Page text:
The Ministry of Science and Higher Education analyses further careers of graduates more thoroughly

Monday, 3 July 2017

University candidates will soon receive an improved tool for determining which courses provide the highest chance of employment afterwards. Secondary school graduates, university authorities and labour market analysts will have at their disposal the latest version of ELA - a system monitoring the economic situation of graduates. 

ELA was developed by scientists from the University of Warsaw and employees from the National Information Processing Institute. To analyse graduates' career in the labour market, its creators combined data from the POL-ON system with anonymised information from the Social Insurance Institution (ZUS).

By preparing reports for 2014 graduates, Poland joined the group of European countries, such as Spain, Austria, Lithuania or Scandinavian countries, which for a long time have been using administrative data to develop educational strategies. The advanced structure of ELA together with the innovative use of mass administrative data make this system one of the most modern systems of its kind in Europe.

New edition

The new edition of ELA allows comparing last year results against new reports for 2015 graduates. Observations of this group of graduates were conducted between January 2015 and September 2016. During this time, a group of over 360 thousand graduates was analysed. It included graduates of first degree studies (slightly above 203 thousand), second degree studies (ca. 145 thousand), and  of long-cycle studies (nearly 20 thousand people). This data can be compared with the previous year, when nearly 380 thousand graduates were analysed.

ELA generates three types of reports:

  • for individual university courses;
  • for specific universities;
  • Poland-wide reports.

The last two types of reports are only supplementary - the actual comparisons should be conducted mainly at the level of individual courses. In total, nearly 2 thousand more reports were created in the second edition of this survey, even though the statistical group was smaller. As the survey creators inform, over 38 thousand reports were generated this year.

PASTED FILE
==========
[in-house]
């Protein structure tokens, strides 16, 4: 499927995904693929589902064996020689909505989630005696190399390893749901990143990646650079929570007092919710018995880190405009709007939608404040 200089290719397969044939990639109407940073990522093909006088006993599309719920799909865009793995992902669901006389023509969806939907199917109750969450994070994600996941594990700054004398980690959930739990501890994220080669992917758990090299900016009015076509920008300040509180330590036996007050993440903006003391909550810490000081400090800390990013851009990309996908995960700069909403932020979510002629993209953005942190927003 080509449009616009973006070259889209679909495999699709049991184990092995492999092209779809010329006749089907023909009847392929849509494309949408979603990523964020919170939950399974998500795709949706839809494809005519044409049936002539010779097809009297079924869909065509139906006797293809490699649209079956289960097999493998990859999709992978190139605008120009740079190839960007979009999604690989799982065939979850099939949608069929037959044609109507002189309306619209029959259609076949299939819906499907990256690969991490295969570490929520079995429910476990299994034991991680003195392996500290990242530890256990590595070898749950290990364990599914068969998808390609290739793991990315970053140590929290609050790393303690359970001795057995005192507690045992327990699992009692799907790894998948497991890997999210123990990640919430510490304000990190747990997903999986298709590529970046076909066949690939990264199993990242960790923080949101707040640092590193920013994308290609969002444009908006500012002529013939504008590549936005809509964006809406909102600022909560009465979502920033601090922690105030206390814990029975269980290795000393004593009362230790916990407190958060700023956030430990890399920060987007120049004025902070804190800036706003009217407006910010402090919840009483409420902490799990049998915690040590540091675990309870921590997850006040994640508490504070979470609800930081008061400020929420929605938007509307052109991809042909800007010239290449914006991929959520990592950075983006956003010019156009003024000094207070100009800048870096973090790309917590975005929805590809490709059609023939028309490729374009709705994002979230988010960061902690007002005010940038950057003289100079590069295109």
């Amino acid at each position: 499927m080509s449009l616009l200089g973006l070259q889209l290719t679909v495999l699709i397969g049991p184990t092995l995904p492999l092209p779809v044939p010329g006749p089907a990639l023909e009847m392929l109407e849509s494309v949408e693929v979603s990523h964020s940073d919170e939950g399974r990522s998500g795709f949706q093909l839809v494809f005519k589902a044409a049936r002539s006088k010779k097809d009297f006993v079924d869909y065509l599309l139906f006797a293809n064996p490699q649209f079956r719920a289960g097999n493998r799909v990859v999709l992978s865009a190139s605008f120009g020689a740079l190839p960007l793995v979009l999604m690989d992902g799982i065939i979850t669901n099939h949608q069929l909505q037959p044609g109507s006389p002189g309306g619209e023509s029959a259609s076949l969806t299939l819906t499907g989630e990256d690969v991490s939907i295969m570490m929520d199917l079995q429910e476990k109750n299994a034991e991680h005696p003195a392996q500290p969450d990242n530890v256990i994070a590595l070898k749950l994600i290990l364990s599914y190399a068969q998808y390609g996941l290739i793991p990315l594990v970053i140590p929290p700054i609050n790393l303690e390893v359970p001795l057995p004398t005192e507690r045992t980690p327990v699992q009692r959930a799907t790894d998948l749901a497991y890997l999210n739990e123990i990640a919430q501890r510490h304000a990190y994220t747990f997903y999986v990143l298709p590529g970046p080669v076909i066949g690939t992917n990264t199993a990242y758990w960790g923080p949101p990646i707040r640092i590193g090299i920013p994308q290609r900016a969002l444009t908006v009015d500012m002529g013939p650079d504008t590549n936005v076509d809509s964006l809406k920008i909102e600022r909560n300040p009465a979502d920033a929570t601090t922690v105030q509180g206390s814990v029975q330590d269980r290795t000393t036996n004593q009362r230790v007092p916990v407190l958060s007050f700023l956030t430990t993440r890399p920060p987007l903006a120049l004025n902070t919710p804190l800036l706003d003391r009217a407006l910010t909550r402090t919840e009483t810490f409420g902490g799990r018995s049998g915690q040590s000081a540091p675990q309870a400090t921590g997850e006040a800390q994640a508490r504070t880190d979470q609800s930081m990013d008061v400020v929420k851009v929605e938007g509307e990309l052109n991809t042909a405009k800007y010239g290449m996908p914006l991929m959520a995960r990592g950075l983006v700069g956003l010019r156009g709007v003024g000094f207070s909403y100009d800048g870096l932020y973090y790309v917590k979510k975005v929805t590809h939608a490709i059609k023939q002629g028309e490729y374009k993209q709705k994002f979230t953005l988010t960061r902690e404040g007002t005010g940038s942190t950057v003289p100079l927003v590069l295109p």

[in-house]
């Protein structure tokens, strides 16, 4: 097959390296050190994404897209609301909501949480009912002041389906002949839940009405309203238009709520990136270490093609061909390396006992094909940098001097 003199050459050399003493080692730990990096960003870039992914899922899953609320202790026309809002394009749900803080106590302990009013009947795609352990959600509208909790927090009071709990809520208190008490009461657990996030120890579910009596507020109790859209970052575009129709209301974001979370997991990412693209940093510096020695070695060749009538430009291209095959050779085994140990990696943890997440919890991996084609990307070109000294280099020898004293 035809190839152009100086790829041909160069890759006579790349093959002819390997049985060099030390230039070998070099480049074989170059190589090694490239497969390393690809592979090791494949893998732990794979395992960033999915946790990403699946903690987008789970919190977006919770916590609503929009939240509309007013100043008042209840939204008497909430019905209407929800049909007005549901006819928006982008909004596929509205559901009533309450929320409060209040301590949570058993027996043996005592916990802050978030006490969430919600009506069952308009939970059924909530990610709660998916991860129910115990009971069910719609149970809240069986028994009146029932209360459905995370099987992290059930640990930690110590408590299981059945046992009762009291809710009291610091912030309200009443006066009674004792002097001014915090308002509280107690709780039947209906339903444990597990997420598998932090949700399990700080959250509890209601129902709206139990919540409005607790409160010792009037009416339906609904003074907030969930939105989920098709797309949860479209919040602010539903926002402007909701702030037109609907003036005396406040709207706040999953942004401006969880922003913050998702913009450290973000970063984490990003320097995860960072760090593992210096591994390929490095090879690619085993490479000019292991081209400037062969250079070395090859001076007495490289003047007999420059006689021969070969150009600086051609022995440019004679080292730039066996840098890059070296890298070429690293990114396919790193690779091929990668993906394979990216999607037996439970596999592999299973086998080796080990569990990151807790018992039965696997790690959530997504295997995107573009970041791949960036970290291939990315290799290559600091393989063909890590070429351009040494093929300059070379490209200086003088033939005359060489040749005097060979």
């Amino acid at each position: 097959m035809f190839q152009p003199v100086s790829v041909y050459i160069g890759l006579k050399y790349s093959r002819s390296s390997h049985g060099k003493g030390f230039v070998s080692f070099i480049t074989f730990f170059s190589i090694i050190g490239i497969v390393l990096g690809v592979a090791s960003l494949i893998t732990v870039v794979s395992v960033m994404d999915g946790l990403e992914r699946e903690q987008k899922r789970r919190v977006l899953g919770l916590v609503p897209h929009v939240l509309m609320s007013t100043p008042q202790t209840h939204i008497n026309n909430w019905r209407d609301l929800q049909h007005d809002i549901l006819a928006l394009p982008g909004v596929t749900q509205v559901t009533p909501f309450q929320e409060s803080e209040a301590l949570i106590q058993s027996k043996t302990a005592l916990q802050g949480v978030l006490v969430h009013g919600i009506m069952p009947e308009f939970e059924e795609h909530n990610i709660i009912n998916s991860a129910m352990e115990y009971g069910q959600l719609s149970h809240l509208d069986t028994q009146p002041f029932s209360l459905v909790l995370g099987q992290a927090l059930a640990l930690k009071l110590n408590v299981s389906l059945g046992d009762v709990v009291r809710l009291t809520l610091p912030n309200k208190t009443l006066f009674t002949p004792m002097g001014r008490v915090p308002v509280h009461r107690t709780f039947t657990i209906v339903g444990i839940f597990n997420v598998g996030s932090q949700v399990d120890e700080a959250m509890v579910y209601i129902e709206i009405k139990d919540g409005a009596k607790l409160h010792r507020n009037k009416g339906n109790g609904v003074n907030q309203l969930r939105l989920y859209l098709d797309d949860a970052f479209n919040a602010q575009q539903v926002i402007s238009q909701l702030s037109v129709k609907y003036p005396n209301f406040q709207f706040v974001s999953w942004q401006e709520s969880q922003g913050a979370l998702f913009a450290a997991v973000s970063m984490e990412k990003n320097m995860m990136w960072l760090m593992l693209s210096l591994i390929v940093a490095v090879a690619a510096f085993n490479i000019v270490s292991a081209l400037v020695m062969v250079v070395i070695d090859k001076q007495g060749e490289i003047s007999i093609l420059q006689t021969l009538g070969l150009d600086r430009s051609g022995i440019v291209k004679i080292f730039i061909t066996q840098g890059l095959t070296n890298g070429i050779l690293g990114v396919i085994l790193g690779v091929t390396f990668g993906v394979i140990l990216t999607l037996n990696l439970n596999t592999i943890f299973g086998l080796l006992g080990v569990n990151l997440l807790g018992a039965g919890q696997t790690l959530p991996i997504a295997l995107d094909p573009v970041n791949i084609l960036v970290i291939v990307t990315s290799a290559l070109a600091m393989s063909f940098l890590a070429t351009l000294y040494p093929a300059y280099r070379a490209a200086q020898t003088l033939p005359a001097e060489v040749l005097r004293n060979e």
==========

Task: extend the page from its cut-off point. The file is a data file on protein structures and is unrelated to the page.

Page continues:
The survey concerned a number of indicators, including:

  • job search length;
  • risk of unemployment;
  • number of employers;
  • remuneration.

What is interesting, the survey also distinguished different types of employment. The analysis covered employment as such, employment agreements and self-employment, which was added to the previous edition. By using ZUS data, it was possible to avoid distortion of results  (resulting, amongst the others, from untrue statements of possible respondents) and statistical errors (resulting from random sampling - here the whole population is covered by the study!).

How well did the 2015 graduates do versus 2014 graduates?

Of all first degree graduates, 55% started employment during the first year after graduating – and this amount is 1 percentage point higher than for their one-year older peers. As many as 86% of second degree graduates from both years found employment. In a case of graduates of long-cycle studies, 85% and 83% (2015 graduates and 2014 graduates, respectively) found employment.

The second edition of the study also allowed collecting further information about professional development of 2014 graduates. Their average salary increases with the employment length (in the study, corresponding to a number of months from obtaining a diploma,. The number of people not able to find employment also decreased steadily.

What will happen to ELA now?

So far ELA attracted significant interest of researchers and market analysts. However, the main target group are, of course, future students. This system will help them to decide which university course guarantees them quick employment in the future.

With development of the system, monitoring of the increasing number of phenomena will be possible, including the economic activity of students during their studies, or information concerning quitting university courses and employment rates for people without a degree. In the future, ELA can also be used to monitor careers of doctoral candidates and young scientists, by analysing their scientific activity or estimating costs of entering the research field. With further development of the system and collection of more data ELA will become a tool for comprehensive evaluation of the labour market used to analyse even more variables. 

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